Updated April 9, 2012, 8:09 p.m. ET
FDA in Hot Seat on Safety
Doctors Want Agency to Better Gauge Risks of Heart Devices
Doctors are pushing the FDA to strengthen safety-reporting requirements for medical devices after a spate of faulty heart-defibrillator wires has caused injuries and deaths in patients. Tom Burton has details on The News Hub. Photo: Reuters
Doctors are pushing the Food and Drug Administration to strengthen safety reporting requirements for medical devices after a spate of faulty heart-defibrillator wires has caused injuries and deaths in patients.
The FDA this month plans to unveil a more rigorous safety-monitoring program that could more quickly remove faulty devices from the market. Among the agency's ideas is to assign each medical device a unique number that will make it easier to track device malfunctions. The pressure from physicians comes after new evidence released last month showed a defibrillator wire made by St. Jude Medical Inc. was linked to 20 deaths.
Recent failures of wires, or leads, used in heart devices:
Oct. 2007 Medtronic's Sprint Fidelis lead pulled from market because of fractures
Dec. 2010 St. Jude stops selling Riata, Riata ST, describing rare 'lead abrasions'
Dec. 2011 FDA announces recall on Riata, Riata ST leads
March 2012 Medical journal report links Riata, Riata ST to 20 deaths
Sources: St. Jude Medical, Medtronic; WSJ reporting
Doctors say the FDA's current system has failed to gauge the risks of faulty heart-defibrillator wires, and they want the FDA to ensure that hospitals report when such devices malfunction. Under the current system, federal requirements call for hospitals to report when these devices fail, but they don't uniformly do so, doctors say. Instead, the agency relies extensively on voluntary reports from a few hundred hospitals.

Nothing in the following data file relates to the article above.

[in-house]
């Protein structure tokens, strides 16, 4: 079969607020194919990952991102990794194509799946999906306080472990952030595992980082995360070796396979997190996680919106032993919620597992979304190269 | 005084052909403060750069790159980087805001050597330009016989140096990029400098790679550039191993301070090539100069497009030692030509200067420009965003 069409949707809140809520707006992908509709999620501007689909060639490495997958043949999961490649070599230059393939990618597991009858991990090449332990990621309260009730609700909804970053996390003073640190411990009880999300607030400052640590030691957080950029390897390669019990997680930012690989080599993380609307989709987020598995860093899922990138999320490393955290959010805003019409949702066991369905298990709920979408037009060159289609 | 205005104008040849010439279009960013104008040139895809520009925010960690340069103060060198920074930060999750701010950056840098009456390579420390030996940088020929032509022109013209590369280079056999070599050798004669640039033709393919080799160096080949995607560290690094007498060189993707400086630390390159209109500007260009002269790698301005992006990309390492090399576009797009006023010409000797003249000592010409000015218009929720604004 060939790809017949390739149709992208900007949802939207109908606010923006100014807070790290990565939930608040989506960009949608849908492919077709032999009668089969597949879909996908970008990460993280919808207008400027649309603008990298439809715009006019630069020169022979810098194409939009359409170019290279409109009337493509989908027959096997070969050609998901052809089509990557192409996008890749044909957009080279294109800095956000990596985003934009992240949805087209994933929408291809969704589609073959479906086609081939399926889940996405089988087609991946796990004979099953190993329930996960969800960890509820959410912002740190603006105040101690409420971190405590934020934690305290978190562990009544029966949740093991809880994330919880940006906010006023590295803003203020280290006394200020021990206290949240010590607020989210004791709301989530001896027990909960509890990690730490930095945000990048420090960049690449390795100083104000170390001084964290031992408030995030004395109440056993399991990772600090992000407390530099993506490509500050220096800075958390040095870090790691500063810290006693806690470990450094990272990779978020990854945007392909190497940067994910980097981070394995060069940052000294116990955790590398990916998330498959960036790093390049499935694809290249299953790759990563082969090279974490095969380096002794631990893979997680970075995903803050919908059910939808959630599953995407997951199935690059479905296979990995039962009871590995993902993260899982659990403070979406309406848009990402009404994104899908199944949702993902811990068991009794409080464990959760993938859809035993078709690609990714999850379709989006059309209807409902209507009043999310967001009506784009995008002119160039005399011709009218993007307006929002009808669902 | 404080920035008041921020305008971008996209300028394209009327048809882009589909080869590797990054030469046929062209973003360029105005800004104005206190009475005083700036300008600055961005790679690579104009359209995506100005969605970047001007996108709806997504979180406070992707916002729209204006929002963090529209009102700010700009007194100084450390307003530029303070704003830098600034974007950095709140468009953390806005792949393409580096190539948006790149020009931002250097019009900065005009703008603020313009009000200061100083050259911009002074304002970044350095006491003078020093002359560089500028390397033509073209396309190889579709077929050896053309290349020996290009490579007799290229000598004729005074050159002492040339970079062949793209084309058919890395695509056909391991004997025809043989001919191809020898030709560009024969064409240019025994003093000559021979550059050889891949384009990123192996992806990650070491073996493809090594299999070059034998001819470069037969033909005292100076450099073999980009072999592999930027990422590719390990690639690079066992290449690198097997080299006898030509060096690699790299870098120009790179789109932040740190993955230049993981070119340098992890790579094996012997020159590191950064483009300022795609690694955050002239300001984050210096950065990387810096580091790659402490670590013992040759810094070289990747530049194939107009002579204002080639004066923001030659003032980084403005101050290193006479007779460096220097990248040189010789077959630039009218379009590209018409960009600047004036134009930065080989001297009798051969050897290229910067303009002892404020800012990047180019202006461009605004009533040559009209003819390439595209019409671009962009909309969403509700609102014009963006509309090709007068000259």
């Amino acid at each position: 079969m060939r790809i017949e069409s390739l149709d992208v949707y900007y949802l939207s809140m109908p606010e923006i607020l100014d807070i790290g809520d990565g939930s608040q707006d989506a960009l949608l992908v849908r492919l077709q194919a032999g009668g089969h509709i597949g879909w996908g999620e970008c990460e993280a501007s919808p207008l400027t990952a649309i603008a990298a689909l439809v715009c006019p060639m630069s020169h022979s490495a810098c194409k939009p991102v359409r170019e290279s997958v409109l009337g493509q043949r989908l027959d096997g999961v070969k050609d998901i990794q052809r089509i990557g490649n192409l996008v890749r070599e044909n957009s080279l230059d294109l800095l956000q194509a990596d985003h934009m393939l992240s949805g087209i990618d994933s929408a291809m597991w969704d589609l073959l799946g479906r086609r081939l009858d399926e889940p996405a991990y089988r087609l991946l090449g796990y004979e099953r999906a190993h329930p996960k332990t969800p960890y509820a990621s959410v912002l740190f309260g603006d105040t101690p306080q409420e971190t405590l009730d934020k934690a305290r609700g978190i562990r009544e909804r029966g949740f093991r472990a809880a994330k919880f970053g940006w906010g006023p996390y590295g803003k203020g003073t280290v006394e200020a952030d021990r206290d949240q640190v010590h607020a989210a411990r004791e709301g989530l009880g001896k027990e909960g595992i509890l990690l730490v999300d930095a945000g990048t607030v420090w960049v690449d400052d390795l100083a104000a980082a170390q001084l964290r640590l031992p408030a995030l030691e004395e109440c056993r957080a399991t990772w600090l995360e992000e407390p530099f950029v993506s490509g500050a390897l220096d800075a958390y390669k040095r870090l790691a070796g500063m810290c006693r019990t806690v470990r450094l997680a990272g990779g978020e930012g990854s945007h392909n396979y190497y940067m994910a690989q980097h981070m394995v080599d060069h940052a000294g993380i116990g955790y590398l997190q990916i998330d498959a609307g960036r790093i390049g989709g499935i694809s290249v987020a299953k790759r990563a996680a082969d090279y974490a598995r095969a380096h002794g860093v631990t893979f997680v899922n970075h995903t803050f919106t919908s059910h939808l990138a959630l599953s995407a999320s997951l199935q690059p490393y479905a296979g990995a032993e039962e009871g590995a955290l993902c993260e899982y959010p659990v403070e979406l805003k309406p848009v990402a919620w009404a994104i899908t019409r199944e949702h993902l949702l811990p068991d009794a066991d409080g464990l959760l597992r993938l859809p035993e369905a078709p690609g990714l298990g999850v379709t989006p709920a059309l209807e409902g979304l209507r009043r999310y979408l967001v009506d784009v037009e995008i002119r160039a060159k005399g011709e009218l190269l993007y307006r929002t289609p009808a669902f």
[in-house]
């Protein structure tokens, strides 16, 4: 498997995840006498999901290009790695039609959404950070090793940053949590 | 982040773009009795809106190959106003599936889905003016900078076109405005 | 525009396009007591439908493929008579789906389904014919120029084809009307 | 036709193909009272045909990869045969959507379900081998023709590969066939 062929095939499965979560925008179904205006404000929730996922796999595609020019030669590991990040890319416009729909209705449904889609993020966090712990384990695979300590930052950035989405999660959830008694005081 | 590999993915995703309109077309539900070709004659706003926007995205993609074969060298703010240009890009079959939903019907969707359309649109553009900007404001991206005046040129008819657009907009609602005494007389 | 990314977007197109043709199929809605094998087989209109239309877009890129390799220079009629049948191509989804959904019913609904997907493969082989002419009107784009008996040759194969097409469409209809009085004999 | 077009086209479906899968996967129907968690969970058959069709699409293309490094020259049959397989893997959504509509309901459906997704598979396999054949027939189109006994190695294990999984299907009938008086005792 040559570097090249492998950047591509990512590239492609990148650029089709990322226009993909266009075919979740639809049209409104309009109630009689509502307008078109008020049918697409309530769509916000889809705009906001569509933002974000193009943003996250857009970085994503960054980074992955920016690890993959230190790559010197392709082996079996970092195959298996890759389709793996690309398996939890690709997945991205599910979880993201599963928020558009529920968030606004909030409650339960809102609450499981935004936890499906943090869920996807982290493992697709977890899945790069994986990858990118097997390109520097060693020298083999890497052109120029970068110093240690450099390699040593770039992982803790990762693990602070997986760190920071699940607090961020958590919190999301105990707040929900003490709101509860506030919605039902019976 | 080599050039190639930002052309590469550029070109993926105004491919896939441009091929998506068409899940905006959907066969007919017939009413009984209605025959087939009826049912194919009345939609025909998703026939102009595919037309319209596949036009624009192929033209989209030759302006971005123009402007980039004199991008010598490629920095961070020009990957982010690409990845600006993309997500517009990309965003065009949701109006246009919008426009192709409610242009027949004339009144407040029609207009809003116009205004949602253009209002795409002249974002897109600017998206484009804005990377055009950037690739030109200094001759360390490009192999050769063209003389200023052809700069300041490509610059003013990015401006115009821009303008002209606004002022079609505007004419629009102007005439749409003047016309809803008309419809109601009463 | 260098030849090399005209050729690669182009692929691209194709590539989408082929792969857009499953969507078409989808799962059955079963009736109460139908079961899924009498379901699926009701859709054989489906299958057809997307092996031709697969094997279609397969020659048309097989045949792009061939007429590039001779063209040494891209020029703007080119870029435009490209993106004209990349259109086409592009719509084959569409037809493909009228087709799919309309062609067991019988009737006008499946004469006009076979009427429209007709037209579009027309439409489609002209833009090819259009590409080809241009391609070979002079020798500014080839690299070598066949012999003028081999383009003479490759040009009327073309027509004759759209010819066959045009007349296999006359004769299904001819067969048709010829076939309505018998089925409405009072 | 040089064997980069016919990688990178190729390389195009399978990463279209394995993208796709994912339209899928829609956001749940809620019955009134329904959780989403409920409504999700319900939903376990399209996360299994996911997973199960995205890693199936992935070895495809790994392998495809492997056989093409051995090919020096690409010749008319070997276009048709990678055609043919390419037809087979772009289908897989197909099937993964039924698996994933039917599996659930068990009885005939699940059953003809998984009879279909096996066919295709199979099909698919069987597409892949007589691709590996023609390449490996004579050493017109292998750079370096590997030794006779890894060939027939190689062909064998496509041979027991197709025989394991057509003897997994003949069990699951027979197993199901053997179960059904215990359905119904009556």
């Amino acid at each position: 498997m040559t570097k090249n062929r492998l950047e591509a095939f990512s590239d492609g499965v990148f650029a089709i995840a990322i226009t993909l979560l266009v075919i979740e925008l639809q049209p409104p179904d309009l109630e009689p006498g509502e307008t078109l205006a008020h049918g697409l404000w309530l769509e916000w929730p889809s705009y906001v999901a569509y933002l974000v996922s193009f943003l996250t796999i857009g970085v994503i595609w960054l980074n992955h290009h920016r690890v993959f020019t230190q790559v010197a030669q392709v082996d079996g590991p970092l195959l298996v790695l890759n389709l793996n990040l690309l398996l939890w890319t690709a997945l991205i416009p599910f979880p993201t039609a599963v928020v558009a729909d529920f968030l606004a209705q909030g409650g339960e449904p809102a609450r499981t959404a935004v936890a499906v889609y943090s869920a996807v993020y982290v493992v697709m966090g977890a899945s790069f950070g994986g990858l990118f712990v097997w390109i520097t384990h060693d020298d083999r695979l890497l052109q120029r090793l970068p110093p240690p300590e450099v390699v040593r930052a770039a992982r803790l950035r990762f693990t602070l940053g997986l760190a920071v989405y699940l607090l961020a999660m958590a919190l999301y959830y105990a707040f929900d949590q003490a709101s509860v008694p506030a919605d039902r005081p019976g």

"We don't know the numerator of device failures at all," said Edward J. Schloss, medical director of cardiac electrophysiology at Christ Hospital in Cincinnati. "There are times a lead fails, and no one knows it failed."
Robert G. Hauser, a prominent cardiologist at the Minneapolis Heart Institute, said, the story of the St. Jude wires "is another example of our flawed regulatory system." He has been highly critical of what he regards as passive FDA surveillance of medical devices.
"We would concur that the current efforts are not constructed to identify underperforming products in the marketplace," said William Maisel, deputy director for science with the FDA's center for medical devices. "We need a robust data-collection methodology."
Implantable defibrillators, invented over 30 years ago, are used to correct faulty heartbeats that can be lethal. They are surgically placed under the skin in the shoulder area and connected by a wire called a "lead" to the heart. The apparatus is designed to dispatch a powerful jolt to the heart—similar to sticking a knife in a light socket—that corrects the heartbeat. If the device doesn't do that when needed, or sends the jolt to the heart when not needed, the result can be death.
The leads are susceptible to damage because the heart's regular pounding can stress a lead over time and, in rare instances, cause it to fail. In 2007, Medtronic Inc. pulled from the market a brand of wire that sometimes fractured and has been linked to at least 13 deaths out of more than 200,000 implanted.